Trump’s commerce secretary, Wilbur Ross, spoke approvingly in a CNBC interview of the lack of visible protests in Saudi Arabia — failing to note that any anti-Trump demonstrators would have faced harsh punishment, even if they could have gotten anywhere near the president.
But in Brussels, more than 70 organizations were planning to march Wednesday under the slogan “Trump Not Welcome” — hoping, organizers said, to send a message to Belgium’s homegrown right-wing politicians as well.
“Donald Trump has this extraordinary ability to unite a very large number of opponents against him,” Leila Lahssaini, a spokeswoman for the protest, told the Belgian broadcaster RTBF. Taking a page from women’s marches in Washington and elsewhere on the day after Trump was inaugurated, organizers encouraged marchers to wear pink knit hats with cat ears to evoke his famous boast about grabbing women by their genitals.
In Rome, Trump’s arrival triggered operatic complaints about a worsening of the Eternal City’s eternal traffic jams, but also sparked unease about the U.S. leader’s fitness to lead.
“He doesn’t seem to be very intelligent,” said Nache Ezeiza, a 30-year-old clerk in a store near Rome’s Trevi Fountain. She said Trump reminded her of Berlusconi, whose legal and political woes finally forced him from office.
Germany, mindful of its past as the aggressor in two world wars of the last century, seemed more worried than most of its European neighbors about far-right movements and figures being emboldened by Trump. German media reports have had a strong anti-Trump undercurrent, culminating with a demand this week from the editor in chief of Germany’s leading weekly news magazine, Der Spiegel, for the U.S. president’s ouster.
In a signed editorial, editor Klaus Brinkbaeumer called Trump “a liar, a racist and a cheat” who had made a “laughingstock” of the United States. He added: “He must be removed from the White House before things get even worse.”
Political scientists in Germany cited the country’s Nazi past as inspiring revulsion over any indication of tyrannical behavior in leaders at home or abroad.
“Germans have had their own historical experience, and grow up on the lookout for even the slightest signs of a dictator, because we have this ‘nie wieder’ idea — ‘That can never be allowed to happen again,’” said Thorsten Hasche, a political scientist at Goettingen University.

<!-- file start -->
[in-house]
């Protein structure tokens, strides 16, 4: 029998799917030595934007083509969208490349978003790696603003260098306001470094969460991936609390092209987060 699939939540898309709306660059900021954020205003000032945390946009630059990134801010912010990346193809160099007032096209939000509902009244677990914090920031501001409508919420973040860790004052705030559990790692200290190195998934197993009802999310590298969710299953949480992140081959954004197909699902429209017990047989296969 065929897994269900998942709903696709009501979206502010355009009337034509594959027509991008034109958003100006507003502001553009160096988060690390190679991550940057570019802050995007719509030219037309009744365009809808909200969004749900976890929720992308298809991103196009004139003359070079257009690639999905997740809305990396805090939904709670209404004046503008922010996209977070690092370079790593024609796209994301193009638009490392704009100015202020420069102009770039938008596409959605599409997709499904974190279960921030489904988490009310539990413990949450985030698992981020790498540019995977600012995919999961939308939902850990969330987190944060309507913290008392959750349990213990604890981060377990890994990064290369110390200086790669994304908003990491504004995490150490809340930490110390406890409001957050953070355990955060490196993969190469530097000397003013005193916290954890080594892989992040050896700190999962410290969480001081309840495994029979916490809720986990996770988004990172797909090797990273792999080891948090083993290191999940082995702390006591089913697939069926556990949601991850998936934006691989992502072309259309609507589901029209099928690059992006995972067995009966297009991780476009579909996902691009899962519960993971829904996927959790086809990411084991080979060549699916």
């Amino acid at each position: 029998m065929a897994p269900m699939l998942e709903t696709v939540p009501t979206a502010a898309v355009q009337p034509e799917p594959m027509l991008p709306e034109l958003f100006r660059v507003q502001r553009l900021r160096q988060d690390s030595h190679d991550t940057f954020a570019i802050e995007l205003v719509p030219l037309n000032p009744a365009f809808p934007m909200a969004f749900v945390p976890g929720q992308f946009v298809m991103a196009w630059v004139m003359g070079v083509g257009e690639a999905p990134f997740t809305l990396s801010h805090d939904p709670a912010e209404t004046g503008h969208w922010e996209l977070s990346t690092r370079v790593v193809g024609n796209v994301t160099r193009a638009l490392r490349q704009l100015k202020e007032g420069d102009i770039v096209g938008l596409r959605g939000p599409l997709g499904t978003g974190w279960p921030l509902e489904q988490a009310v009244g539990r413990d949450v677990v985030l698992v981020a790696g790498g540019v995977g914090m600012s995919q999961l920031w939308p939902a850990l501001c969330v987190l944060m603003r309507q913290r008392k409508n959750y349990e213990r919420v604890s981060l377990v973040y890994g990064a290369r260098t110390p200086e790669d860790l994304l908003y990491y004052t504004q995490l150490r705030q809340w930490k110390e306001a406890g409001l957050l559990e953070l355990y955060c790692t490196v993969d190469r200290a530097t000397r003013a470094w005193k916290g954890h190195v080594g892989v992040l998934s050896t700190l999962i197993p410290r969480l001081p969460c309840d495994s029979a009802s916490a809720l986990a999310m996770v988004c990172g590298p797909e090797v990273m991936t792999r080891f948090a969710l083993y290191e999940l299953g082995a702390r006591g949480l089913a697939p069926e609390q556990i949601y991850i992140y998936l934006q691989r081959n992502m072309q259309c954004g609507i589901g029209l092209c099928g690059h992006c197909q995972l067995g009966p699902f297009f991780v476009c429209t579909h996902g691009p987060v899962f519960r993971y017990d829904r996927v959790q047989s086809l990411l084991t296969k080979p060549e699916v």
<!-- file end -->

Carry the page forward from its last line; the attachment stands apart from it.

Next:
Many ordinary Germans expressed angst over Trump, but some said it was too soon to pass judgment. “He’s said a lot of totally outrageous things — I was surprised Americans elected him,” said Hartmut Meyer, a 56-year-old truck mechanic in Berlin. “But at least he seems to be learning a bit as he goes on.”
In neighboring France, media commentary about Trump’s presidency has generally been more restrained than in Germany, but outlets have followed in minute detail the succession of White House crises.
“The Trump presidency is in complete chaos,” Le Monde, considered the country’s most cerebral newspaper, declared in a May 17 editorial. “The controversies are accumulating…. Every day that passes brings a new ‘affaire.’”
French author Marie-Cecile Naves, who has written a book about populism and Trump, said France’s own repudiation of far-right presidential candidate Marine Le Pen in this month’s election may have settled nerves somewhat. And the French public may see Trump’s struggles with Congress and the U.S. courts as a check on more extreme policy measures.
“The more time passes, the less afraid we become,” she said. “In general, we just don’t take him seriously.”
Whatever their sentiments, European leaders can almost certainly be counted upon to follow norms of diplomatic behavior in dealing with a visiting American head of state, analysts said.
“There are general concerns that Donald Trump as an individual is simply not suitable for the job, but there is also a recognition that he was legitimately elected president of the U.S.,” said Nicholas Dungan, a senior research fellow at the French Institute for International and Strategic Affairs.
In official circles, he said, “that will be the attitude … nothing other than the proper respect that the president of the United States deserves.”
Special correspondent Kirschbaum reported from Berlin and staff writer King from Washington. Staff writer Alexandra Zavis in Los Angeles and special correspondents Catherine Stupp in Brussels, Tom Kington in Rome and Kim Willsher in Paris contributed to this report.